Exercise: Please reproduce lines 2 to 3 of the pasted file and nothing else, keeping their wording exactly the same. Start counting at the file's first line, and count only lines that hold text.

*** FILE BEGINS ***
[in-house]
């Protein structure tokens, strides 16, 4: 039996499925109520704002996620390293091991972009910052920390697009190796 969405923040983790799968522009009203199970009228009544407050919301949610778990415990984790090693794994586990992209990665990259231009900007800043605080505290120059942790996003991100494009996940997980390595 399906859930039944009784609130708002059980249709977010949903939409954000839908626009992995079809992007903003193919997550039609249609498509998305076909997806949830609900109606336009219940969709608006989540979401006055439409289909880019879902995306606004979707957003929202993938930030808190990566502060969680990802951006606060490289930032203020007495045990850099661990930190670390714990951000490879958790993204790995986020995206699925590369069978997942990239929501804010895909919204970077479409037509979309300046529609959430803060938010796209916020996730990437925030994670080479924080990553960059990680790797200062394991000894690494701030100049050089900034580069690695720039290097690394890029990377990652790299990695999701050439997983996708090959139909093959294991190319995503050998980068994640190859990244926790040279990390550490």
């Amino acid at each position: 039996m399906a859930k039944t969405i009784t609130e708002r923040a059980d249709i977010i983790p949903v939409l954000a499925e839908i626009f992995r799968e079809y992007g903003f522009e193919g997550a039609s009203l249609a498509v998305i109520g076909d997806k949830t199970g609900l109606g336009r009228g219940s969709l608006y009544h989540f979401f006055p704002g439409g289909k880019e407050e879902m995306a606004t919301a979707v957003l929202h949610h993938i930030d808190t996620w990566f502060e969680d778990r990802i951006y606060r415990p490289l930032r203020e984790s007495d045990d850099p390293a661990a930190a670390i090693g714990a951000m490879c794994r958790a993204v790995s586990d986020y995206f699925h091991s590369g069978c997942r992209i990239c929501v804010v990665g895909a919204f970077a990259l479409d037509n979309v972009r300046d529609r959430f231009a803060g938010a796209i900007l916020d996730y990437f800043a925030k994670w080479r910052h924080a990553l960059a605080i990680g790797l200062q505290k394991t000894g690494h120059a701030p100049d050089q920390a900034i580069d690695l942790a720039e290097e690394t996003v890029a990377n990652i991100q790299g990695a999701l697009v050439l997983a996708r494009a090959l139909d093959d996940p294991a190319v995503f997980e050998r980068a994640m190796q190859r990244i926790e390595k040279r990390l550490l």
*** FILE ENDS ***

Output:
């Protein structure tokens, strides 16, 4: 039996499925109520704002996620390293091991972009910052920390697009190796 969405923040983790799968522009009203199970009228009544407050919301949610778990415990984790090693794994586990992209990665990259231009900007800043605080505290120059942790996003991100494009996940997980390595 399906859930039944009784609130708002059980249709977010949903939409954000839908626009992995079809992007903003193919997550039609249609498509998305076909997806949830609900109606336009219940969709608006989540979401006055439409289909880019879902995306606004979707957003929202993938930030808190990566502060969680990802951006606060490289930032203020007495045990850099661990930190670390714990951000490879958790993204790995986020995206699925590369069978997942990239929501804010895909919204970077479409037509979309300046529609959430803060938010796209916020996730990437925030994670080479924080990553960059990680790797200062394991000894690494701030100049050089900034580069690695720039290097690394890029990377990652790299990695999701050439997983996708090959139909093959294991190319995503050998980068994640190859990244926790040279990390550490």
């Amino acid at each position: 039996m399906a859930k039944t969405i009784t609130e708002r923040a059980d249709i977010i983790p949903v939409l954000a499925e839908i626009f992995r799968e079809y992007g903003f522009e193919g997550a039609s009203l249609a498509v998305i109520g076909d997806k949830t199970g609900l109606g336009r009228g219940s969709l608006y009544h989540f979401f006055p704002g439409g289909k880019e407050e879902m995306a606004t919301a979707v957003l929202h949610h993938i930030d808190t996620w990566f502060e969680d778990r990802i951006y606060r415990p490289l930032r203020e984790s007495d045990d850099p390293a661990a930190a670390i090693g714990a951000m490879c794994r958790a993204v790995s586990d986020y995206f699925h091991s590369g069978c997942r992209i990239c929501v804010v990665g895909a919204f970077a990259l479409d037509n979309v972009r300046d529609r959430f231009a803060g938010a796209i900007l916020d996730y990437f800043a925030k994670w080479r910052h924080a990553l960059a605080i990680g790797l200062q505290k394991t000894g690494h120059a701030p100049d050089q920390a900034i580069d690695l942790a720039e290097e690394t996003v890029a990377n990652i991100q790299g990695a999701l697009v050439l997983a996708r494009a090959l139909d093959d996940p294991a190319v995503f997980e050998r980068a994640m190796q190859r990244i926790e390595k040279r990390l550490l």